Video about what is supraspinatus tendinitis, symptoms and causes
Lateral epicondylitis is the injury that has the highest incidence in subjects who practice paddle tennis (15).
The main cause of epicondylitis is the accumulation of microtrauma and repetitive movements of the elbow (16). Several risk factors (17) are poor hitting technique, incorrect grip, point of impact or delayed hitting, hitting with a bent arm, and misuse of the material.
Lateral epicondylitis or tennis elbow. What is it, causes, symptoms and treatment.
Causes, symptoms and treatment of lateral epicondylitis
Another common injury is epitrochleitis, on the inside of the elbow.
The scaphoid is a small bone that is located in the wrist. Supports constant microtrauma in paddle players. If there is a fracture, the symptoms are intense pain that persists when supporting the wrist (dorsiflexion) and when moving it towards extension (18)
They are those injuries that occur in the eye or in the structures surrounding them.
Plantar fasciitis is the inflammation of the fascia found on the sole of the foot, resulting in pain and difficulty walking. Below I share a link where you can deepen about plantar fasciitis
What is plantar fasciitis?
This video explains in a simple and detailed way what plantar fasciitis consists of.
Important: Before any injury, mentioned in this post or not, you should visit a qualified physiotherapist to avoid complications. Self-care often makes injuries worse.
- Priego JI, Olaso J, Llana-Belloch S, Pérez Soriano P, García JCG, Sanchís MS. Padel: a quantitative study of the shots and movements in the high-performance. J Hum Sport Exerc. 2013;8(4)
- Martinez BJS-A. History of the Paddle. History of Padel. Mater For Hist Sport. 2013;(11):57–60.
- Lasaga Rodriguez MJ. Social and methodological study of Padel from the perception of technicians and players: an educational commitment [Doctoral thesis]: University of Seville; 2011., to a moderate physiological demand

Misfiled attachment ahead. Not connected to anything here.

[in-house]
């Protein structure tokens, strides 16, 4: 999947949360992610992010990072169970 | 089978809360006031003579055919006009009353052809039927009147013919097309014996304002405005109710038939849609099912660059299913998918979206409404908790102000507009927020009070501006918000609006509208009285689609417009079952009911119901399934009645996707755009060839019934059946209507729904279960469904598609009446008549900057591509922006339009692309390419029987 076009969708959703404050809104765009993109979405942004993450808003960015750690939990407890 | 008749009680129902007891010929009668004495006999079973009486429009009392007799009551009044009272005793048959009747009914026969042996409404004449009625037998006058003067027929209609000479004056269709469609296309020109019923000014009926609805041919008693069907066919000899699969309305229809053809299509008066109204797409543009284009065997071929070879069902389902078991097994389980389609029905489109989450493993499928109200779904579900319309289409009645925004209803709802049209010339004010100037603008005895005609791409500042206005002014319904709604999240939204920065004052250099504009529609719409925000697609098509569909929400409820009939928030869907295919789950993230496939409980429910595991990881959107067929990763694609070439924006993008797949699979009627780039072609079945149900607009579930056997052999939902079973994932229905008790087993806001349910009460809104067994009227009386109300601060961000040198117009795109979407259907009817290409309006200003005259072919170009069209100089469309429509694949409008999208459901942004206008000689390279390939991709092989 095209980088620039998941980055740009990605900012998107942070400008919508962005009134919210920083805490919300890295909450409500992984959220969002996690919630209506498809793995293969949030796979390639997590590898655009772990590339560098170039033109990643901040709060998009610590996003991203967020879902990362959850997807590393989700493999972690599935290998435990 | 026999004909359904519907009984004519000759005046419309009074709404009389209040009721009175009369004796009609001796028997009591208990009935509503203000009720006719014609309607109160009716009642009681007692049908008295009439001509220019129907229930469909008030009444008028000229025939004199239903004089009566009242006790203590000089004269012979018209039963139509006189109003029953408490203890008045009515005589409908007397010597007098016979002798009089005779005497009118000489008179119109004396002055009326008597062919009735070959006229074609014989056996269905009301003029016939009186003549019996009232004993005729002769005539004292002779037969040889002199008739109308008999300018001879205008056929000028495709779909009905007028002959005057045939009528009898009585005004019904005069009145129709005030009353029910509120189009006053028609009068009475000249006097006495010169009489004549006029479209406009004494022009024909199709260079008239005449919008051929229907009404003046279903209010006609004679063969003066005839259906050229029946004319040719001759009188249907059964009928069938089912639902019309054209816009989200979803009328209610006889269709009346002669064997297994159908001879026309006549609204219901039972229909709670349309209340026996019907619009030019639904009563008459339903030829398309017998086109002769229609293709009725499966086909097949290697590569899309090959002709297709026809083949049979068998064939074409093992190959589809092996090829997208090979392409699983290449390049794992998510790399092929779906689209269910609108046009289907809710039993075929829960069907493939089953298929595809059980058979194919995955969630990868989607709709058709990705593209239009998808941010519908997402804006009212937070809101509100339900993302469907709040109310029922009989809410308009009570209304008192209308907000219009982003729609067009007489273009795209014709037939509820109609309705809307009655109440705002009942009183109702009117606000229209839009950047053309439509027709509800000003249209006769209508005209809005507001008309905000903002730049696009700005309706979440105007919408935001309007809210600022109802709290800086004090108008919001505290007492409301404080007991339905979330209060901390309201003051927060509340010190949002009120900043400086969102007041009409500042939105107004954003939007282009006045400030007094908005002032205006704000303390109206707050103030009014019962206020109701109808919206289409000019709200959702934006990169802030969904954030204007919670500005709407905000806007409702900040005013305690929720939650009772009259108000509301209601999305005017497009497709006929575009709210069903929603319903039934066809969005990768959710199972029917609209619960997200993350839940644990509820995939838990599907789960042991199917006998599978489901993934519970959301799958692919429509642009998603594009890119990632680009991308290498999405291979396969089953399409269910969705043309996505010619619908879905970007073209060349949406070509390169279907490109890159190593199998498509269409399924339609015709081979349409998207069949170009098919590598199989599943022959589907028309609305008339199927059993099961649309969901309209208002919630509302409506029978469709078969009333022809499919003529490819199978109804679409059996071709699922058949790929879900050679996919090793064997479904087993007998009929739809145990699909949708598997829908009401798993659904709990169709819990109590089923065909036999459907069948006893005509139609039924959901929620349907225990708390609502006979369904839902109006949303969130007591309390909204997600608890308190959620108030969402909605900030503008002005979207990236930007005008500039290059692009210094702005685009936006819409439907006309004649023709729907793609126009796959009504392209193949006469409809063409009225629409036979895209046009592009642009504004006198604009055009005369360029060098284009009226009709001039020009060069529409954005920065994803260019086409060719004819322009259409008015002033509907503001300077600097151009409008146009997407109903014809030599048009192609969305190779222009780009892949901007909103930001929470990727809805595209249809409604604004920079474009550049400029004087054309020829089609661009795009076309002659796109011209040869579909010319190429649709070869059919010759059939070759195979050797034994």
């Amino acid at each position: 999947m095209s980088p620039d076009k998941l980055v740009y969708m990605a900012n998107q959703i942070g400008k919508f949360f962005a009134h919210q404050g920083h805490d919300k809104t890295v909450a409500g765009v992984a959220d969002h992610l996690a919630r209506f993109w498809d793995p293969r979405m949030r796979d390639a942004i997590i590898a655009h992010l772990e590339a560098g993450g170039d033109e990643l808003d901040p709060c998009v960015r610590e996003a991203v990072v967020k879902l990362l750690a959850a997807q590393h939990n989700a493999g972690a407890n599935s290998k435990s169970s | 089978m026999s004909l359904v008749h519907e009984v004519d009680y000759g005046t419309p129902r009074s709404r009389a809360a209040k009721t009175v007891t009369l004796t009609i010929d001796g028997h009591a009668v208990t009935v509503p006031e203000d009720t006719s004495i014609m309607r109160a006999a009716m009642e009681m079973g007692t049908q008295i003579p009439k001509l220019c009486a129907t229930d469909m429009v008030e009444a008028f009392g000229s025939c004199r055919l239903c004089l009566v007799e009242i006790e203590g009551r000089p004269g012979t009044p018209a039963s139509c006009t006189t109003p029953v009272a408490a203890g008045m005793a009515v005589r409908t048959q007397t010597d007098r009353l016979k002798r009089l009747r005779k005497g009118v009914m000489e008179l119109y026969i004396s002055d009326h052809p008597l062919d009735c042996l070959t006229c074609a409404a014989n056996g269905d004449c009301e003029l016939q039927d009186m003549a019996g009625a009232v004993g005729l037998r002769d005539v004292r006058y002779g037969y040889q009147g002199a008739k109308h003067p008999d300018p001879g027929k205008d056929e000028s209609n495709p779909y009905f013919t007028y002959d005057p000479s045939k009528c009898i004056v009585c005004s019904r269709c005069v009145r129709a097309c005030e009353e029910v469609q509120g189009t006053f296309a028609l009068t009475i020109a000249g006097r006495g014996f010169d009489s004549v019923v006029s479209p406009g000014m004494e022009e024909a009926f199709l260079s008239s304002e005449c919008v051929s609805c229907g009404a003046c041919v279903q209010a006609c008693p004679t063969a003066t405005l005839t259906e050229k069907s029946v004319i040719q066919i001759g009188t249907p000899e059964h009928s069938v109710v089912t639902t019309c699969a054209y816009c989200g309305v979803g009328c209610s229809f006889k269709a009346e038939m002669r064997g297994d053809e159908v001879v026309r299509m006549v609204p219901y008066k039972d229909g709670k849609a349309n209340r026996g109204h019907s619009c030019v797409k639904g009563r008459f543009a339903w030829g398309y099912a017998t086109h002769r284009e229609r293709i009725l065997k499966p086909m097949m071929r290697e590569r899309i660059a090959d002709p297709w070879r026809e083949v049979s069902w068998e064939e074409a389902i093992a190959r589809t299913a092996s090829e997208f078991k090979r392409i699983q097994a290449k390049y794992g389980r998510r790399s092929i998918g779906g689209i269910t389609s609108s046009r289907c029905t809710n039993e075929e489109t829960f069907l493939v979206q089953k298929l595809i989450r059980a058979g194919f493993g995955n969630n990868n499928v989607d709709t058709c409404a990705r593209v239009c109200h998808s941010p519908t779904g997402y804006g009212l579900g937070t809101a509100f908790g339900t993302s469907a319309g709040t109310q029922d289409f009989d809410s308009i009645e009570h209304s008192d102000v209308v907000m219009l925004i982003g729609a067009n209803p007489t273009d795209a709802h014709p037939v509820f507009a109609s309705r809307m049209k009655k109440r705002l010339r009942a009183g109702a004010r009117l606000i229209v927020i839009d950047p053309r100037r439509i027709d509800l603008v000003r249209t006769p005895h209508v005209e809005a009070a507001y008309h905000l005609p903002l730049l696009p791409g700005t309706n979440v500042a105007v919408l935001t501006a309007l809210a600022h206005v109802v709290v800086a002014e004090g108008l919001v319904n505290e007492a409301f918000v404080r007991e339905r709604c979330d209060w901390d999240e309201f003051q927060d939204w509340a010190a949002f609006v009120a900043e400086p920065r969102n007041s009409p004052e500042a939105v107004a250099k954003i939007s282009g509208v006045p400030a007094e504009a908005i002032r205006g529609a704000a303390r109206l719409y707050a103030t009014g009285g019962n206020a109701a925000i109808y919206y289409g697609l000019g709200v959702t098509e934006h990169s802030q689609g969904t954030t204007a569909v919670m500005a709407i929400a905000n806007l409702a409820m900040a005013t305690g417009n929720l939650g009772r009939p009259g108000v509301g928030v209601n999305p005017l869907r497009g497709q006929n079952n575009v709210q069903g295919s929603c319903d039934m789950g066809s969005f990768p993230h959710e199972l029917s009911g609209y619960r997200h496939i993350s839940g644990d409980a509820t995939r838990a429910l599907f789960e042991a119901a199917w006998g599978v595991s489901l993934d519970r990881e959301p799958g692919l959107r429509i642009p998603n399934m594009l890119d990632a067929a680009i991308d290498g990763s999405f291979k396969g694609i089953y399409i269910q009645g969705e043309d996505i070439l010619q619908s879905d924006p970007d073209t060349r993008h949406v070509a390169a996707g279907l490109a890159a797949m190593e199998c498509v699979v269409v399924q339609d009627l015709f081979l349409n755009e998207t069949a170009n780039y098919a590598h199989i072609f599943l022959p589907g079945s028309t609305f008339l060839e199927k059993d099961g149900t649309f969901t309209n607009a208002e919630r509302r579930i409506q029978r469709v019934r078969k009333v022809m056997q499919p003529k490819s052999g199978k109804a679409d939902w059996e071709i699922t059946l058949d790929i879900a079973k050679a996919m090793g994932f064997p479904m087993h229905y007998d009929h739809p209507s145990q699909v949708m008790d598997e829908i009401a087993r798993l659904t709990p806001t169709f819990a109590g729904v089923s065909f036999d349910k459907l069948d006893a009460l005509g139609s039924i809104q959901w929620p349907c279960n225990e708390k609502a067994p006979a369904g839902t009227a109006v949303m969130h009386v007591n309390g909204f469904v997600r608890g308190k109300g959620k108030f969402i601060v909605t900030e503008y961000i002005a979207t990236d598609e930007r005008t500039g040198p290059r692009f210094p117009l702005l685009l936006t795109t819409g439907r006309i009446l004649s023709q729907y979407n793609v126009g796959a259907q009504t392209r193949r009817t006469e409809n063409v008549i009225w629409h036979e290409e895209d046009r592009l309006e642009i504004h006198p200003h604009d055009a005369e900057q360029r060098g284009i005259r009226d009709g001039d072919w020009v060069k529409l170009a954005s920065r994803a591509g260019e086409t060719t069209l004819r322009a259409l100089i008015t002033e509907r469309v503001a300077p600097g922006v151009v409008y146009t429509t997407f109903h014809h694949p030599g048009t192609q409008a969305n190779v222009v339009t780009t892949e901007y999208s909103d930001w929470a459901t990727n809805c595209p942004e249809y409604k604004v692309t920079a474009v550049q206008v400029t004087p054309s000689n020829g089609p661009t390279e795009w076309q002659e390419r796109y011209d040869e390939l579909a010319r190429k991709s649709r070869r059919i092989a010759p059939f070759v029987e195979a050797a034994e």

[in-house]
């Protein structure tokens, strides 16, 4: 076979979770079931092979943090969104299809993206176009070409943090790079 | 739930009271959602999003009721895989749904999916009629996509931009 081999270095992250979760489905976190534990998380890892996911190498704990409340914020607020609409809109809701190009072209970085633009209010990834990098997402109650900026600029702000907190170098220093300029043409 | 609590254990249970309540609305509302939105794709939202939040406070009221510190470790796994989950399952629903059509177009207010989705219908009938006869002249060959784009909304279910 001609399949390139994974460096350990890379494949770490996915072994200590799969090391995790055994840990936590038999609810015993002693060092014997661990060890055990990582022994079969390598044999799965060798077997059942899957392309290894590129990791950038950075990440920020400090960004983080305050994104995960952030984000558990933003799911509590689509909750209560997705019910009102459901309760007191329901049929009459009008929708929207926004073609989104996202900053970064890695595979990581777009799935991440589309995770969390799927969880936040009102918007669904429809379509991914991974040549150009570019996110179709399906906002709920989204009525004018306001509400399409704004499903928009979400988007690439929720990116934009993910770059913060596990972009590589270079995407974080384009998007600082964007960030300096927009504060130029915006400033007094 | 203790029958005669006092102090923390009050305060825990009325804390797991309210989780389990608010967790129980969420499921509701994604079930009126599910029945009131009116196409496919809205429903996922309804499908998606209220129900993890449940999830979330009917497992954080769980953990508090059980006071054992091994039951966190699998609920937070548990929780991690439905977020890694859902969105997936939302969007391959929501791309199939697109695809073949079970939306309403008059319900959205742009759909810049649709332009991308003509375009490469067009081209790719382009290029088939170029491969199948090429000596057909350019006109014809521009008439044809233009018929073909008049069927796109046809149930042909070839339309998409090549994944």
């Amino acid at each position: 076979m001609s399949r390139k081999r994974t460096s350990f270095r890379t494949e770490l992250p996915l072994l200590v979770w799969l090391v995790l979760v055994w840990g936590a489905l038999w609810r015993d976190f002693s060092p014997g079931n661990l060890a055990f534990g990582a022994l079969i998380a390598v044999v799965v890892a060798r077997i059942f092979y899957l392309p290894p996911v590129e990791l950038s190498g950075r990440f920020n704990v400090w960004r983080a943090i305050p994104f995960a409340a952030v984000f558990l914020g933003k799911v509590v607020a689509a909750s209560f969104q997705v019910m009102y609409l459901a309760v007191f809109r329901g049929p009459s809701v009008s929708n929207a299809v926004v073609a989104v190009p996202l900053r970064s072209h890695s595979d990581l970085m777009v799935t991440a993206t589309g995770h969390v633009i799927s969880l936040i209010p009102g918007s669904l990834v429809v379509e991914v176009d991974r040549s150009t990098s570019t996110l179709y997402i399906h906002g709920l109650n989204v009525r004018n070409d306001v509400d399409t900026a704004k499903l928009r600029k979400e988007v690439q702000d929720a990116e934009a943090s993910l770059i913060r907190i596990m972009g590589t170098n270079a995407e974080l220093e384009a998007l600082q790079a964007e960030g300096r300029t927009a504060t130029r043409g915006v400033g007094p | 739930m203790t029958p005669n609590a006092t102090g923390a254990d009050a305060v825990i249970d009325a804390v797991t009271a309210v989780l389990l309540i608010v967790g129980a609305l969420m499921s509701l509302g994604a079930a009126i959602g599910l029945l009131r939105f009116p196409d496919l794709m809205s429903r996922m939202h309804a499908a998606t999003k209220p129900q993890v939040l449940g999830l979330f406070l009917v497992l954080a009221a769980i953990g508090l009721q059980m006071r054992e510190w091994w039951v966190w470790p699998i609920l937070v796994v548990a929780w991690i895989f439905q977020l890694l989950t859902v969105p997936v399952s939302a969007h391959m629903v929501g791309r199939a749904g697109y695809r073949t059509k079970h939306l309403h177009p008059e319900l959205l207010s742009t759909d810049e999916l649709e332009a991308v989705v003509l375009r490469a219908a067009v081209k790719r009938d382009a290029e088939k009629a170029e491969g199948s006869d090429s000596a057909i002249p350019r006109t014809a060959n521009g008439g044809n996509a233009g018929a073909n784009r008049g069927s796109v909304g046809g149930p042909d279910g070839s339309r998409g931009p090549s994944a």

- Amieba C, Salinero JJ. Overview of paddle competition and its physiological demands. AGON Int J Sport Sci. 3 (2):60–7
- Bahr, R. y Holme, I. (2003). Risk factors for sport injuries: a methodological approach. British Journal of Sport Medicine, 37 (5), 384-392.
- Knowles, S.B.,Marshall, S.W. y Guskiewicz, K.M (2006). Issues in estimating risks and rates in sports injury research. Journal of Athletic training, 41 (2), 207-215
- Garcia, C. et al. Leisure sports in Spain: epidemiology of injuries and their consequences. Epidemiological Study of Sports Injuries and their Consequences in Recreational Sport in Spain Apunts. Physical Education and Sports 2015, no. 119, 1st quarter (January-March), pp. 62-70
- García Acedo DM, Ares Bella F. Biomechanical and pathomechanical study in the practice of paddle tennis. Rev Esp Podol. 2007;(4):176–83.
- López, A. Injuries in paddle tennis. Prevention is better than play. Seville: Red Point)
- Danowski , R. and Chanussot , J.C. . (1992). Traumatology of sport. Barcelona: Masson Publishing House
- Lopez, A. (2013). Paddle tennis injuries. Prevention is better than play. Seville: Red Point.
- Maquirrain, J. y Pegey, P.J. (2006). Tennis limitations in players with an ACL deficient knee. British Journal of Sport Medicine, 4 (5), 451-453
- Perkins, R.H. y Davis, D. (2006). Musculoskeletal injuries in tennis. Physical medicine & rehabilitation clinics of North America, 17 (3), 609-‐631.
- Ellenbecker,T.S y Roetert, E.P (2004). An Isokinetic profile of trunk rotation strengh in elite tennis players. Medicine Science in Sports Exercise, 36, 1959-1963
- Alonso , R.M. , Salido , M. , Navarro , P. and Candelas , G. (2005). Epicondylitis. Seminars of the Spanish Rheumatology Foundation, 6(2), 79‑88
- Álvarez, G., Álvarez, I. and Álvarez, G. (2006). Tennis elbow (external epicondyle tendinosis): ultrasound-guided sclerosing treatment with polidocanol. About two cases. Notes: Sports Medicine, 49, 21-33
- Kelley, J.D., Lombardo, S.J., Pink, M., Perry, J. y Giangarra, C.E. (1994). Electromyographic and cinematographic analysis of elbow function in tennis players with lateral epicondylitis. American Journal of Sports Medicine, 22, 359‐363
- Lopez, A. (2013). Paddle tennis injuries. Prevention is better than play. Seville: Red Point